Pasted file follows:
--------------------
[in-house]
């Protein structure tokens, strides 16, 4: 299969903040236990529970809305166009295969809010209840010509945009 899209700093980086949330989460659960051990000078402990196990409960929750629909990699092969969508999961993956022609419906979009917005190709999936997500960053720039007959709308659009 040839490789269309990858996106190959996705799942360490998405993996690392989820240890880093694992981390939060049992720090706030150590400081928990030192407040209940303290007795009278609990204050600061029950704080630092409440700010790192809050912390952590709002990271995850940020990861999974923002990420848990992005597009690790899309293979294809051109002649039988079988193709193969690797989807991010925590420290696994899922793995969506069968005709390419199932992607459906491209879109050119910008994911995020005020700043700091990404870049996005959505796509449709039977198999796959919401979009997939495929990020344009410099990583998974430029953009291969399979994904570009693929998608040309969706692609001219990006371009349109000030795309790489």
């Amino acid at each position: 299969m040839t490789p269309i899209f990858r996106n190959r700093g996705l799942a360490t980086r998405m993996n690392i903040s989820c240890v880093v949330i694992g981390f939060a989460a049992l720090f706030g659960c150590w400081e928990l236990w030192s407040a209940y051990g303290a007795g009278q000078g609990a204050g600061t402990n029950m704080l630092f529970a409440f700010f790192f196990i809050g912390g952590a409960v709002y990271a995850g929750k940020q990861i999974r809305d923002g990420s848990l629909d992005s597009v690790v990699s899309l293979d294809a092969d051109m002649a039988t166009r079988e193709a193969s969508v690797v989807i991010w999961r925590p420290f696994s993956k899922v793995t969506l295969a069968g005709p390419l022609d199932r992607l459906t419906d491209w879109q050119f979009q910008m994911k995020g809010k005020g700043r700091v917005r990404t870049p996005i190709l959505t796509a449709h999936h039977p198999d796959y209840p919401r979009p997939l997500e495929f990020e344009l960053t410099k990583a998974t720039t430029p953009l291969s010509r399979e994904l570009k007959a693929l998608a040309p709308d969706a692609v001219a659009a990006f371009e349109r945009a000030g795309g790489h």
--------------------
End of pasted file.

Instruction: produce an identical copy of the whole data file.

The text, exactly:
[in-house]
């Protein structure tokens, strides 16, 4: 299969903040236990529970809305166009295969809010209840010509945009 899209700093980086949330989460659960051990000078402990196990409960929750629909990699092969969508999961993956022609419906979009917005190709999936997500960053720039007959709308659009 040839490789269309990858996106190959996705799942360490998405993996690392989820240890880093694992981390939060049992720090706030150590400081928990030192407040209940303290007795009278609990204050600061029950704080630092409440700010790192809050912390952590709002990271995850940020990861999974923002990420848990992005597009690790899309293979294809051109002649039988079988193709193969690797989807991010925590420290696994899922793995969506069968005709390419199932992607459906491209879109050119910008994911995020005020700043700091990404870049996005959505796509449709039977198999796959919401979009997939495929990020344009410099990583998974430029953009291969399979994904570009693929998608040309969706692609001219990006371009349109000030795309790489």
């Amino acid at each position: 299969m040839t490789p269309i899209f990858r996106n190959r700093g996705l799942a360490t980086r998405m993996n690392i903040s989820c240890v880093v949330i694992g981390f939060a989460a049992l720090f706030g659960c150590w400081e928990l236990w030192s407040a209940y051990g303290a007795g009278q000078g609990a204050g600061t402990n029950m704080l630092f529970a409440f700010f790192f196990i809050g912390g952590a409960v709002y990271a995850g929750k940020q990861i999974r809305d923002g990420s848990l629909d992005s597009v690790v990699s899309l293979d294809a092969d051109m002649a039988t166009r079988e193709a193969s969508v690797v989807i991010w999961r925590p420290f696994s993956k899922v793995t969506l295969a069968g005709p390419l022609d199932r992607l459906t419906d491209w879109q050119f979009q910008m994911k995020g809010k005020g700043r700091v917005r990404t870049p996005i190709l959505t796509a449709h999936h039977p198999d796959y209840p919401r979009p997939l997500e495929f990020e344009l960053t410099k990583a998974t720039t430029p953009l291969s010509r399979e994904l570009k007959a693929l998608a040309p709308d969706a692609v001219a659009a990006f371009e349109r945009a000030g795309g790489h």